This charming Peacock Sculpture was crafted by Columbia-born artist Federico Uribe entirely from clear Plastic Forks and Spoons. At the recent Metro Curates art fair, Uribe had an entire booth devoted to his fanciful sculptures created from repurposed everyday objects such as CDs, Bike Helmets, Colored Pencils and Paint Brush Handles. Worleygig.com will be featuring additonal work by Uribe in a future post, as well as highlighting a selection of our favorite artworks from the fair later in the week.

Peacock By Federico Uribe Detail
Detail

Modern Art Monday Presents: Salvador Dali, The Accommodations of Desire

Salvador Dail The Accommodations of Desire
Photo By Gail (Click Image to Enlarge for Detail)

Painted in the summer of 1929, The Accommodations of Desire is a small gem that deals with the twenty-five-year-old Dalí’s sexual anxieties over a love affair with an older, married woman. The woman, Gala, then the wife of Surrealist poet Paul Éluard, became Dalí’s lifelong muse and mate. In this picture, which Dalí painted after taking a walk alone with Gala, he included seven enlarged pebbles on which he envisioned what lay ahead for him: “terrorizing” lions’ heads (not so “accommodating” to his “desire” as the title of the painting facetiously suggests), as well as a toupee, various vessels (one in the shape of a woman’s head), three figures embracing on a platform, and a colony of ants (a symbol of decay).

Dalí did not paint the lions’ heads but, rather, cut them out from what must have been an illustrated children’s book, slyly matching the latter’s detailed style with his own. These collaged elements are virtually indistinguishable from the super-saturated color and painstaking realism of the rest of the composition, startling the viewer into questioning the existence of the phenomena recorded and of the representation as a whole.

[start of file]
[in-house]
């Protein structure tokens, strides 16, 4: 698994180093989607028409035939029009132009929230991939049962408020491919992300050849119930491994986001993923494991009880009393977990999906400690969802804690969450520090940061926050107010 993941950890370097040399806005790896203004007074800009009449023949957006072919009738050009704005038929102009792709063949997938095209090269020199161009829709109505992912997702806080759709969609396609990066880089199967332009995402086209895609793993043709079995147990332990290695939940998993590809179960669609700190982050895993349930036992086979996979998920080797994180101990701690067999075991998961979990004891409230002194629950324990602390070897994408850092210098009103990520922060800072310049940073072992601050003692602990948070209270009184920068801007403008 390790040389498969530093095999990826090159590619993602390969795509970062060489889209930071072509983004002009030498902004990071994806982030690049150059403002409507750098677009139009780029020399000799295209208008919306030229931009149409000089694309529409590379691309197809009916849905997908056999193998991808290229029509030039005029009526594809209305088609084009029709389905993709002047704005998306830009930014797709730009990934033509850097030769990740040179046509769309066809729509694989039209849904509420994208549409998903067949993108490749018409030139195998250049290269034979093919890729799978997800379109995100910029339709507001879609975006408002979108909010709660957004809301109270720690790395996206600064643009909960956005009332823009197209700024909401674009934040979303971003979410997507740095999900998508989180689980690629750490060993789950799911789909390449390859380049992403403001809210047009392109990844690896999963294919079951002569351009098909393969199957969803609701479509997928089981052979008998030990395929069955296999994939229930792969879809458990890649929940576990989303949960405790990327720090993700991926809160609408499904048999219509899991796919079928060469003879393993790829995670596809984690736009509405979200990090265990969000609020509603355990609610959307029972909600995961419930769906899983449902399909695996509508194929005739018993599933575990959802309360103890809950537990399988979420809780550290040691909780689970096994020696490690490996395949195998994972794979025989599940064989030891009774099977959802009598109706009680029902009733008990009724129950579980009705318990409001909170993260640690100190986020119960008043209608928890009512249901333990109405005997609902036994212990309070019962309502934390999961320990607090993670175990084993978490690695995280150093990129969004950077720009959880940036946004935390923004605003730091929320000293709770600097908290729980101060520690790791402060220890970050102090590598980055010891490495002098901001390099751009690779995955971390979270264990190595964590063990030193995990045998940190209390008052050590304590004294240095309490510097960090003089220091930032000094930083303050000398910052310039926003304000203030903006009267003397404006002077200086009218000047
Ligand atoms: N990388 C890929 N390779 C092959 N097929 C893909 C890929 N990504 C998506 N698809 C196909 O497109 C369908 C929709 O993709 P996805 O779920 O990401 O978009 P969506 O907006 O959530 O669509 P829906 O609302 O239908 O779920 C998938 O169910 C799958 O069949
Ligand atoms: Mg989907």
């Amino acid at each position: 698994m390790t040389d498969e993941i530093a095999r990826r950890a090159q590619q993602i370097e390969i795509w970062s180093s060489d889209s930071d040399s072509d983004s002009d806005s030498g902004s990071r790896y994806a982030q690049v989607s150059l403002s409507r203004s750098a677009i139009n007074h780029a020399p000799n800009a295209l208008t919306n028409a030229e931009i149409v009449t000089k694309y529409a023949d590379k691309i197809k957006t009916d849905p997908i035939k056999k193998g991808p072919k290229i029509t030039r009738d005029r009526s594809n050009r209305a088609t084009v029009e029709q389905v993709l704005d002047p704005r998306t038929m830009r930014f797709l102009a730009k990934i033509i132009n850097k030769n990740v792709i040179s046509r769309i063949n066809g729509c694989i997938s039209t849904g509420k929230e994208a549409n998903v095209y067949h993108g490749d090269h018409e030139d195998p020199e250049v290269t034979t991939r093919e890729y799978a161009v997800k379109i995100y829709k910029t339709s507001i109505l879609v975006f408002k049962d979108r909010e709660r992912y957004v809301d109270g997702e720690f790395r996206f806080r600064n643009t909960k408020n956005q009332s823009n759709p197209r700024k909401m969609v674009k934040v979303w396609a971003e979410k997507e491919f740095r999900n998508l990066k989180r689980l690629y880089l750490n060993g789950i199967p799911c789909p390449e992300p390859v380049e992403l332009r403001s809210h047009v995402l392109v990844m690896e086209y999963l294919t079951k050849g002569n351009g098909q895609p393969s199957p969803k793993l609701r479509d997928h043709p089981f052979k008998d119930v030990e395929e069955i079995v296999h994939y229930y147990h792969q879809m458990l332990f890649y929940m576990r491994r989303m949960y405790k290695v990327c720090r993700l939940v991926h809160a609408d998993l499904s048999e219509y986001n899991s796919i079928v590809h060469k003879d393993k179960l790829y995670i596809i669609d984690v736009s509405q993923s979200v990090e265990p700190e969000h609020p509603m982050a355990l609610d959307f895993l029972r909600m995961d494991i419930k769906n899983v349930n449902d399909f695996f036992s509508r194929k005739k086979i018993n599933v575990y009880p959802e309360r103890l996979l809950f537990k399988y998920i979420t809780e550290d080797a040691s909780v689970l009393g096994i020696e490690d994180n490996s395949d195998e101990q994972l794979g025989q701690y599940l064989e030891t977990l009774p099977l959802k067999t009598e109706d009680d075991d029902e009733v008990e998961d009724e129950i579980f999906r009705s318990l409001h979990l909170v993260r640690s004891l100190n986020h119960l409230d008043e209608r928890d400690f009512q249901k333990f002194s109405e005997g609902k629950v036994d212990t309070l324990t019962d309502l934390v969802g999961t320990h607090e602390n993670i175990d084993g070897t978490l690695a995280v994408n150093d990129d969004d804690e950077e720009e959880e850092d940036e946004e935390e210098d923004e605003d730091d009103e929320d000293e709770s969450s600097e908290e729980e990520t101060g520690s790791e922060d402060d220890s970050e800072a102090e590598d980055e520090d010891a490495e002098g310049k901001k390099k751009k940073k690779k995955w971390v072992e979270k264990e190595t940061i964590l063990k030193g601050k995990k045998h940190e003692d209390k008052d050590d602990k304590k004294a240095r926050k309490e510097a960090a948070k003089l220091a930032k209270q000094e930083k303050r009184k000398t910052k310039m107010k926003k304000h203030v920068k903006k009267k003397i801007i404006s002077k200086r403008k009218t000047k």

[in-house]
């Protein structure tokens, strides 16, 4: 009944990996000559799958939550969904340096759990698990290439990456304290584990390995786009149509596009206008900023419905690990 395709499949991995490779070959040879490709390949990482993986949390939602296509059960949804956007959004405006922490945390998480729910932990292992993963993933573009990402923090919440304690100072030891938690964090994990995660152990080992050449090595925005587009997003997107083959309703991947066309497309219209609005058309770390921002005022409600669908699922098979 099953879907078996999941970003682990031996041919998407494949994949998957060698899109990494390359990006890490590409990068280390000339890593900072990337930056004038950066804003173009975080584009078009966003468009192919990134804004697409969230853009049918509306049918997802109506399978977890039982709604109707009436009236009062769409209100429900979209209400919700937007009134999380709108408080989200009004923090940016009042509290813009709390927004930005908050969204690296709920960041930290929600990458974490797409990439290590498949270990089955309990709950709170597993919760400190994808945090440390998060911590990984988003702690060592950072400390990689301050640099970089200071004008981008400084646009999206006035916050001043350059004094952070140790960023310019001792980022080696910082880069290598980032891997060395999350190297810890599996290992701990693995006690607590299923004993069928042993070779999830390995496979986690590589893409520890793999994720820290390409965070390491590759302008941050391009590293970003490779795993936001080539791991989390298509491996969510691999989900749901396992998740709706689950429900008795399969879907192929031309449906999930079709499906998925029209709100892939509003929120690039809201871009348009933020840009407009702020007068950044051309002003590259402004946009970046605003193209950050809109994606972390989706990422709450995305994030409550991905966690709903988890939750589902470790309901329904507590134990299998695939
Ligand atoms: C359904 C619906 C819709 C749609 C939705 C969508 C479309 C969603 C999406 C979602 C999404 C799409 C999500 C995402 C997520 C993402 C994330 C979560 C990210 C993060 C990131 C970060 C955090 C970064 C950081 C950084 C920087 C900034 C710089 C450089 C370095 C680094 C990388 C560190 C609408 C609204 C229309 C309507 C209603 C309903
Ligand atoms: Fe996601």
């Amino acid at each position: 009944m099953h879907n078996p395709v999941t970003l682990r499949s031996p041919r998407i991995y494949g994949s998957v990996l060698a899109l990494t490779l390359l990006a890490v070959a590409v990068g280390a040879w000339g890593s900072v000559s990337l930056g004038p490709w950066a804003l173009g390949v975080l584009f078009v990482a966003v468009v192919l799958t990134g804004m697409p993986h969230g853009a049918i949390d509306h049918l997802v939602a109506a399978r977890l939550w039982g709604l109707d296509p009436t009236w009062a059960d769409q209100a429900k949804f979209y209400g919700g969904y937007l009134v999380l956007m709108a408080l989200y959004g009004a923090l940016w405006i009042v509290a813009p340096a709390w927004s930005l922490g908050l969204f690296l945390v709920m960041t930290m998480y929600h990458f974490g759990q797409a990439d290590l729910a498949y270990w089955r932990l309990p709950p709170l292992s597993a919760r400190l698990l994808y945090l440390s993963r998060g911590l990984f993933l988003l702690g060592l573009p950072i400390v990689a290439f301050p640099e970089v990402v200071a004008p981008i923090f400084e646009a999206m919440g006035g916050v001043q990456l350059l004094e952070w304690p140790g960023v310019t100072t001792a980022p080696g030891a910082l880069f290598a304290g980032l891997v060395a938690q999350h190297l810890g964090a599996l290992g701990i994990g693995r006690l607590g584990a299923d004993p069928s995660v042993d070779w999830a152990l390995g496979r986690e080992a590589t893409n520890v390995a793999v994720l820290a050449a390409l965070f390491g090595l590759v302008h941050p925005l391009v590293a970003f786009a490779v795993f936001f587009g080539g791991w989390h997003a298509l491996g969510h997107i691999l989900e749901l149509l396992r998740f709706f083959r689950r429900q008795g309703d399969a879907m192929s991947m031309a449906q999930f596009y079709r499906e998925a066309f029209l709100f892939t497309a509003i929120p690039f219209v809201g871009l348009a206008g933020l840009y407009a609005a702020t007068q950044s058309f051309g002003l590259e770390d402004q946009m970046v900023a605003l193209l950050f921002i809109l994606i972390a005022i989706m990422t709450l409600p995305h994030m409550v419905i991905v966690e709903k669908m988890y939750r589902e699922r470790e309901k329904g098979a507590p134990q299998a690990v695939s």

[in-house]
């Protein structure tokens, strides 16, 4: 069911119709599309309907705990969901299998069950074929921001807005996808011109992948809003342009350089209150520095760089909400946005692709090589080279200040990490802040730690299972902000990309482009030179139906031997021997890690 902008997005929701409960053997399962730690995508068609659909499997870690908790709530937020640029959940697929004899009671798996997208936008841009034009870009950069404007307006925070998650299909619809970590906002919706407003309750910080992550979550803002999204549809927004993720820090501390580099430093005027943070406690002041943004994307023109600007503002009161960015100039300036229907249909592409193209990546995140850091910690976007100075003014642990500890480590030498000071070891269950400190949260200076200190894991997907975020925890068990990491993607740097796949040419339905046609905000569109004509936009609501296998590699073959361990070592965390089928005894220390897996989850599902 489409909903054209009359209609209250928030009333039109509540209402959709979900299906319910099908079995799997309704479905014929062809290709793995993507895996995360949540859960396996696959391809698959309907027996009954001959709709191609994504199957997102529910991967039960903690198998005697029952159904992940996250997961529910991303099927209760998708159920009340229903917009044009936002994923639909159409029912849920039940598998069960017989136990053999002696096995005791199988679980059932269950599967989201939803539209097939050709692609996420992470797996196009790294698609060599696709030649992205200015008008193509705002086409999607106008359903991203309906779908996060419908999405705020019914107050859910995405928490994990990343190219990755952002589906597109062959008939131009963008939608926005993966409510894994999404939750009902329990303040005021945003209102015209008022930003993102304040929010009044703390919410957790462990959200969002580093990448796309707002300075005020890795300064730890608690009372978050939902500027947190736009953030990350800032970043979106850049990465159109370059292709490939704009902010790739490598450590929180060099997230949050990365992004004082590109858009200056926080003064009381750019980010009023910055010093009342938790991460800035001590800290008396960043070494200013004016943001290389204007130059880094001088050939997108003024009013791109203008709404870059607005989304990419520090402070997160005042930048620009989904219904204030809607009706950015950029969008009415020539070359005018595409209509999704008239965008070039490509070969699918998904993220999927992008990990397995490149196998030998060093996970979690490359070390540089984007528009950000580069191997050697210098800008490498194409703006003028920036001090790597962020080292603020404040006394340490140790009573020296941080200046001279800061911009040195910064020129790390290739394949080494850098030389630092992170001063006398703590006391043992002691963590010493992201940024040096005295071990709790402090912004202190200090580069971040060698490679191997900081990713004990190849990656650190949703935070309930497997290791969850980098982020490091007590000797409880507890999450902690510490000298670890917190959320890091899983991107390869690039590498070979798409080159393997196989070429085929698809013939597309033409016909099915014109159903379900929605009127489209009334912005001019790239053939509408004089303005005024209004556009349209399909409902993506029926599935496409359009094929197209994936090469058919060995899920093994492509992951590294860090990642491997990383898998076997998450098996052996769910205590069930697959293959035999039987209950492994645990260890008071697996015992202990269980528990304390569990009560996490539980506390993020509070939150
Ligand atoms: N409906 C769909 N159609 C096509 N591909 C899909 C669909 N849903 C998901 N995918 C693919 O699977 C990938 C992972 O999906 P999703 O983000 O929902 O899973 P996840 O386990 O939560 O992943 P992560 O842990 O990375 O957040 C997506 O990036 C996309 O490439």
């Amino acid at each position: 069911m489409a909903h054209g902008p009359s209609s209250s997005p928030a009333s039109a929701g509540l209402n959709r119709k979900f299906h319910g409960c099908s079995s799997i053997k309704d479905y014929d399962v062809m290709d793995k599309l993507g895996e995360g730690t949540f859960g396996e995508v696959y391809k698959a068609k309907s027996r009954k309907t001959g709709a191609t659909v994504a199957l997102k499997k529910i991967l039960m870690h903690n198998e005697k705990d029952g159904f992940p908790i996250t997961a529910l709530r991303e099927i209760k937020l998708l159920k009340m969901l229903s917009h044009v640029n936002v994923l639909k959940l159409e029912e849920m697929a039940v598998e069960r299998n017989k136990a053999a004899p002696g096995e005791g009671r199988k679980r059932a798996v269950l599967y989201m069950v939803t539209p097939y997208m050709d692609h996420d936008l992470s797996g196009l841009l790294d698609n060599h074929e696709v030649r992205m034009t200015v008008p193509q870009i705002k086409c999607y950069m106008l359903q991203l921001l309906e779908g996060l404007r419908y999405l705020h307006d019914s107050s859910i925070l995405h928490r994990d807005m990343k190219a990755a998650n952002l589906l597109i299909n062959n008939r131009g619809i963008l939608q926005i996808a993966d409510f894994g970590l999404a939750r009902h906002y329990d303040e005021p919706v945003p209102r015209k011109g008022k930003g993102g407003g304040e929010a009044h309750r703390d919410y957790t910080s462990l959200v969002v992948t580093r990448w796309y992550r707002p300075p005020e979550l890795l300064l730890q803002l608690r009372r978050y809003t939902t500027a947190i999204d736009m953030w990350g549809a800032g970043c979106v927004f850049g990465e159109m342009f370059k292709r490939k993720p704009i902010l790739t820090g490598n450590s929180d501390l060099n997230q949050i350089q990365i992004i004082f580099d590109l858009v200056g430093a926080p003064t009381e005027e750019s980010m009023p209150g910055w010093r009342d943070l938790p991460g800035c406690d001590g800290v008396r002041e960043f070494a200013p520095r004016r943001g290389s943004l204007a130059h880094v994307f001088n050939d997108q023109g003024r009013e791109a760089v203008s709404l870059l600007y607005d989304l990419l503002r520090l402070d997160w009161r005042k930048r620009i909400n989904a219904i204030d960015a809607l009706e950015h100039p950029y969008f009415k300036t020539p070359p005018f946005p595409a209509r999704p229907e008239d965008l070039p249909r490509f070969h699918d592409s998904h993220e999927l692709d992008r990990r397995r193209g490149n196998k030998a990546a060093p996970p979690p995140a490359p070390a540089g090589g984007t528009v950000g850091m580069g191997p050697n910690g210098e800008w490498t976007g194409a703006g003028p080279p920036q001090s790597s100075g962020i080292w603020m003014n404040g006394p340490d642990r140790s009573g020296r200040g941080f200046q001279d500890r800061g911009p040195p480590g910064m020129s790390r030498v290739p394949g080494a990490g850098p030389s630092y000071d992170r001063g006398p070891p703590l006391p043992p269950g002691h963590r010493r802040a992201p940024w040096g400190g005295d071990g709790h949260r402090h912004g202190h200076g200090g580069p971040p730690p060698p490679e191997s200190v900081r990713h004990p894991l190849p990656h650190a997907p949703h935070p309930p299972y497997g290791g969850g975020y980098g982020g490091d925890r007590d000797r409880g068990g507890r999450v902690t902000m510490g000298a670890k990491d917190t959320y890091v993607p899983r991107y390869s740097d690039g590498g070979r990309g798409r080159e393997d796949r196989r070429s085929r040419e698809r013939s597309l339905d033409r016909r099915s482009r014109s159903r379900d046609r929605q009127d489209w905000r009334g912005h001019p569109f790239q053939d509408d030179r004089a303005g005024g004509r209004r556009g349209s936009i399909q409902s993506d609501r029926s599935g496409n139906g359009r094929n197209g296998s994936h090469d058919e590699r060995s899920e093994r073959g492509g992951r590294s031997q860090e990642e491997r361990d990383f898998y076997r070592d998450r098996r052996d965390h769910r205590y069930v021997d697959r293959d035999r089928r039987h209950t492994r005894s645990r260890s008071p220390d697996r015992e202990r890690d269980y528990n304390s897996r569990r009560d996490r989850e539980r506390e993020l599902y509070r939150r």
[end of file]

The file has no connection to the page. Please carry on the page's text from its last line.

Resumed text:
Photographed in the Metropolitan Museum of Art in NYC.

John Miller’s Here in the Real World at Mary Boone Gallery

Installation View
All Photos By Gail

My memories of watching daytime TV Game Shows mostly involve being a kid who was home sick from school, or on summer vacation, because when else was I going watch them? What that means is that these memories of The Price is Right and Let’s Make a Deal are many decades in the past as this point, and yet they are quite clear and bring on a huge wave of fond nostalgia. This is probably why John Miller’s Here in the Real World, up now at the Mary Boone Gallery’s Chelsea location, resonated with me so strongly.

Here in the Real World features Miller’s Game Show Paintings (which he started painting in 1995) and his more recent series of reality TV personalities (started 2012), in which Miller selects images of people in purportedly uncontrived poses and paints them in a realist manner. Mary Boone’s cavernous room provides a perfect space for this show, which features many large scale canvases. Before I post more photos of the paintings however, I want to show you this: